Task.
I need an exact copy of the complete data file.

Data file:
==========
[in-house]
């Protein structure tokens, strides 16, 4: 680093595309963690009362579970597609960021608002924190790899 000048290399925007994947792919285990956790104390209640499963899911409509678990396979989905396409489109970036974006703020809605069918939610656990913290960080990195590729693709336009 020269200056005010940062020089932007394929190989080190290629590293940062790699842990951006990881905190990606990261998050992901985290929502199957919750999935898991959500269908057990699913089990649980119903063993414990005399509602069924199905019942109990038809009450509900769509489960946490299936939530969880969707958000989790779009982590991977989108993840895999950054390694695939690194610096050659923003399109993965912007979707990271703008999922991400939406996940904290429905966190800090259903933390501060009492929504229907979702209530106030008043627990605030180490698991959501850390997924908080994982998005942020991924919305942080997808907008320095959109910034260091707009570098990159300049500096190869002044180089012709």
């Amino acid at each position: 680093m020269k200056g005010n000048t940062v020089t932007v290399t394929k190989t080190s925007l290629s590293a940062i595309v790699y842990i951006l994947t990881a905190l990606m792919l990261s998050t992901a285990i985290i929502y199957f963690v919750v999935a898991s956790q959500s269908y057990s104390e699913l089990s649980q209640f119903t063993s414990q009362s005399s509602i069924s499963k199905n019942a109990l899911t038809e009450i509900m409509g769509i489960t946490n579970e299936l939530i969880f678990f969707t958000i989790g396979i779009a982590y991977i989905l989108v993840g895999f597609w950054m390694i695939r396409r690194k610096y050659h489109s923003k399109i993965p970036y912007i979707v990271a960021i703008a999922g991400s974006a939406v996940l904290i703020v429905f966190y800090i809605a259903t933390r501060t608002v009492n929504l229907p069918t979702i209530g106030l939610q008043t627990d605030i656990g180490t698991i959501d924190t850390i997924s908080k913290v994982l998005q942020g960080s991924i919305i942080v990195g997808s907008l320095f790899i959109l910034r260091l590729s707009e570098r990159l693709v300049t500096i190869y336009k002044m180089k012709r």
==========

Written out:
[in-house]
């Protein structure tokens, strides 16, 4: 680093595309963690009362579970597609960021608002924190790899 000048290399925007994947792919285990956790104390209640499963899911409509678990396979989905396409489109970036974006703020809605069918939610656990913290960080990195590729693709336009 020269200056005010940062020089932007394929190989080190290629590293940062790699842990951006990881905190990606990261998050992901985290929502199957919750999935898991959500269908057990699913089990649980119903063993414990005399509602069924199905019942109990038809009450509900769509489960946490299936939530969880969707958000989790779009982590991977989108993840895999950054390694695939690194610096050659923003399109993965912007979707990271703008999922991400939406996940904290429905966190800090259903933390501060009492929504229907979702209530106030008043627990605030180490698991959501850390997924908080994982998005942020991924919305942080997808907008320095959109910034260091707009570098990159300049500096190869002044180089012709």
């Amino acid at each position: 680093m020269k200056g005010n000048t940062v020089t932007v290399t394929k190989t080190s925007l290629s590293a940062i595309v790699y842990i951006l994947t990881a905190l990606m792919l990261s998050t992901a285990i985290i929502y199957f963690v919750v999935a898991s956790q959500s269908y057990s104390e699913l089990s649980q209640f119903t063993s414990q009362s005399s509602i069924s499963k199905n019942a109990l899911t038809e009450i509900m409509g769509i489960t946490n579970e299936l939530i969880f678990f969707t958000i989790g396979i779009a982590y991977i989905l989108v993840g895999f597609w950054m390694i695939r396409r690194k610096y050659h489109s923003k399109i993965p970036y912007i979707v990271a960021i703008a999922g991400s974006a939406v996940l904290i703020v429905f966190y800090i809605a259903t933390r501060t608002v009492n929504l229907p069918t979702i209530g106030l939610q008043t627990d605030i656990g180490t698991i959501d924190t850390i997924s908080k913290v994982l998005q942020g960080s991924i919305i942080v990195g997808s907008l320095f790899i959109l910034r260091l590729s707009e570098r990159l693709v300049t500096i190869y336009k002044m180089k012709r």